A large and predominantly young crowd gathered in and around the Mainstage to see 5 After 4 and later Béla Fleck and the Flecktones as Toronto shifted gears towards the end of the work week before a long weekend.
Béla Fleck gathered the original Flecktones for the first time in 18 years in the hope of reconnecting with what worked in the past and creating new ground. A few years ago, the group played a memorable concert to a capacity crowd when the exceptional saxophonist Jeff Coffin was touring with them. In anticipation of a sizable audience, the chairs inside the tent were removed to accommodate more people comfortably.
In this band, each musician brings his unique style and sound to his instrument that helps define whole. They are all equals even if Béla Fleck happens to be the leader. Over the years, Fleck, the master of the 5-string banjo, has drawn on a rich variety of influences and styles including bluegrass, jazz, folk, African, Indian etc. He is also extremely busy when observing his list of activities that include creating new music for various band formations, writing commissioned pieces for a symphony orchestra and collaborating with other musicians. A harmonica can be a harmonica. Yet when Howard Levy plays it in conjunction with the other instruments on a tune such as “Gravity Lane,” the result is the melodic sound that defines them. Roy Wooten, brother of bassist Victor Wooten and also known on stage as “Future Man,” brings his drumitar, a unique drum instrument that he invented and looks like a guitar. He is also the only one who adds limited vocals on just some of the Flecktones’ compositions.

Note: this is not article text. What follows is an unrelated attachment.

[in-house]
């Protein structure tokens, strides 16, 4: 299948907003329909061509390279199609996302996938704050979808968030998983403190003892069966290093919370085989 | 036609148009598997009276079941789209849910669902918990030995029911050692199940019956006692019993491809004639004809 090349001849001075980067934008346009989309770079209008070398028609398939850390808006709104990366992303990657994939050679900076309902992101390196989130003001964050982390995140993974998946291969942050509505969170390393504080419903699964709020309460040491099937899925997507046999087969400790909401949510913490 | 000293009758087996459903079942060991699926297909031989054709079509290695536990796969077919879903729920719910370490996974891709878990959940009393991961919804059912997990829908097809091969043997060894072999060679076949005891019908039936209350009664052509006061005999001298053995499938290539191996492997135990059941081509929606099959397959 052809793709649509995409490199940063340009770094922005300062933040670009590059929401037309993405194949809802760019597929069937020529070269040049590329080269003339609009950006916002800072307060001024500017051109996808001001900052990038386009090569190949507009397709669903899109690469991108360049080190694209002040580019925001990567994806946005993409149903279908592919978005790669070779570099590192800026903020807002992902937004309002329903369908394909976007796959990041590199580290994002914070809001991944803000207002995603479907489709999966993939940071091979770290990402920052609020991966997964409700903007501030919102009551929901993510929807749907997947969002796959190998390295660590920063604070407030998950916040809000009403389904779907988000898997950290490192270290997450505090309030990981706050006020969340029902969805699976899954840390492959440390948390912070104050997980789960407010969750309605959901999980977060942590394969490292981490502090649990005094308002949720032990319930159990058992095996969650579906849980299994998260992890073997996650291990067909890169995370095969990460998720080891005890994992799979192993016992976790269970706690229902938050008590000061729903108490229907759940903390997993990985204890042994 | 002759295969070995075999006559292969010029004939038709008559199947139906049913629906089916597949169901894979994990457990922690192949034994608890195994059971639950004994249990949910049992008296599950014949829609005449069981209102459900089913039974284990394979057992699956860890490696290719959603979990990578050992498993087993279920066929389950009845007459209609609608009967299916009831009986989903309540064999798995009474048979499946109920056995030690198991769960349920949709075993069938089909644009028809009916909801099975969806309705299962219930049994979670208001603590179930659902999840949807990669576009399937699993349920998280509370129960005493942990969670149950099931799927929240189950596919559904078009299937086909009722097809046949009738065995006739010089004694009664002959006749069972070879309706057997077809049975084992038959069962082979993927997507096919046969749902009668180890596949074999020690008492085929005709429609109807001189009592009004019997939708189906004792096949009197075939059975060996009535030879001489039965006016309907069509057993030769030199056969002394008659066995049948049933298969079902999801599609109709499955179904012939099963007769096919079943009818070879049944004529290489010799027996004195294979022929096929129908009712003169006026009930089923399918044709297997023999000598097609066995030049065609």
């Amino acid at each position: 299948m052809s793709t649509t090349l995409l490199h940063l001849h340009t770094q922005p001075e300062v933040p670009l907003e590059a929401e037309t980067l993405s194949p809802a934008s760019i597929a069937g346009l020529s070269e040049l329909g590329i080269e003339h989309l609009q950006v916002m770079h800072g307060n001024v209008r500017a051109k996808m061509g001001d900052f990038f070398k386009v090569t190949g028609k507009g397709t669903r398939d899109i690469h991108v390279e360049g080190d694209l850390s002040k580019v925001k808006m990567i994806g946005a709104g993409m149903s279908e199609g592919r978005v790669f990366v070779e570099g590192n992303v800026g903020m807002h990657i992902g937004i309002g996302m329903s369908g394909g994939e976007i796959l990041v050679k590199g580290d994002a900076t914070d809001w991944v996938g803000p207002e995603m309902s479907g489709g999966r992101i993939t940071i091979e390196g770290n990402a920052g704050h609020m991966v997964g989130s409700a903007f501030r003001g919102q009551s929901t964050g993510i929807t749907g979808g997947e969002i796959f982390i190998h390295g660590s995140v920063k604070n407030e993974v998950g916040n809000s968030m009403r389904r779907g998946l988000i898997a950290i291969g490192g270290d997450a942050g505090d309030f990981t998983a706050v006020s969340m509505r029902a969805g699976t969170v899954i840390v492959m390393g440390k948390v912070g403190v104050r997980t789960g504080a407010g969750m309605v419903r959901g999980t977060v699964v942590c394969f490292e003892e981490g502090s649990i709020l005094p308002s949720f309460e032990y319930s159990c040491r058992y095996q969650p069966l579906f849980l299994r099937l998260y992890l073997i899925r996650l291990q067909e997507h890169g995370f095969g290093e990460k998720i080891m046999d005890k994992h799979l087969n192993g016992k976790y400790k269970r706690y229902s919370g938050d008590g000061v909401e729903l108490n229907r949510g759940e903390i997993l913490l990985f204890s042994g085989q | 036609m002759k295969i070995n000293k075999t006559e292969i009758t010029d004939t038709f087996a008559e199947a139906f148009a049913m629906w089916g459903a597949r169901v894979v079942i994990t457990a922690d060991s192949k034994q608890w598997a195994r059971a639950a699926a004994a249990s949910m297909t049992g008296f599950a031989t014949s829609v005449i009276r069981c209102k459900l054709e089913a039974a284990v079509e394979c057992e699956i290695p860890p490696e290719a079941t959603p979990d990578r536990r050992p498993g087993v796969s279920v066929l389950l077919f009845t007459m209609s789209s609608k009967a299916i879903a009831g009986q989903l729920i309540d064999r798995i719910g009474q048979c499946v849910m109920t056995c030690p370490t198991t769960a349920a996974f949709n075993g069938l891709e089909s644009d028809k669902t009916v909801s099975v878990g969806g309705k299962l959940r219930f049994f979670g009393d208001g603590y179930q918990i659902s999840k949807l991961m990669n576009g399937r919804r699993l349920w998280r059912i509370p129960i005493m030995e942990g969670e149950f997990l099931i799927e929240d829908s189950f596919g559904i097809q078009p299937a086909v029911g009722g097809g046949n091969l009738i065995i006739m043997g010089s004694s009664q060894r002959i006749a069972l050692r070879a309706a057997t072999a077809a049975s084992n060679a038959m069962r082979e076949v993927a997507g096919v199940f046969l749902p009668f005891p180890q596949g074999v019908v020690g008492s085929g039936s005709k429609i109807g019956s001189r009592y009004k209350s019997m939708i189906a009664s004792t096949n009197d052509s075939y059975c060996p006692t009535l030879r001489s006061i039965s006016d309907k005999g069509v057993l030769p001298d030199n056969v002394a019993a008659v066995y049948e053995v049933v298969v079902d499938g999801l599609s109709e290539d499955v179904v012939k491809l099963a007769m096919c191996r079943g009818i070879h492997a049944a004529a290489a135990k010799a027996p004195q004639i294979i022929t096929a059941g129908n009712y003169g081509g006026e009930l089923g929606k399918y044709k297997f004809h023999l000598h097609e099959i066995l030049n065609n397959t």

Apart from the initial introductions, the Flecktones moved from one piece to the next as if it was a continuous suite with short breaks in between. They were at the beginning of a north American tour promoting the cd entitled Rocket Science (eOne Music, 2011) and threw in old signature pieces such as “Sex In A Pan.” Even though the recording was relatively new for this particular concert date, the style and feel sounded similar to the band’s previous collaborations. The flow of “Gravity Lane” sounded like a comfortable countryside train ride with all the turns and scenic changes making it particularly enjoyable. Victor Wooten threw in a reference to “Jean-Pierre” when the tempo slowed down for his solo. For a couple of tunes, Fleck brought in Casey Driessen, an American bluegrass fiddler for added country textures. One of the collaborative highlights was a series of solo duos on a hoedown tune, first between Levy and Wooten and then between Fleck and Driessen. Levy later contributed beautiful classically inspired melodic lines to “Sweet Pomegranates” thereby demonstrating his full musical talents on his chosen instruments.
The Flecktones came back on stage for the encore that fans were blurting out: “The Sinister Minister!” Wooten souped up a frantic play on bass right up front with the drumitar keeping time in the background with deep grooves. Reaching climatic levels, he literally threw the bass around his body with the strap preventing the instrument from flying in any direction.
The festival was now moving towards the final stretch of the musical train ride.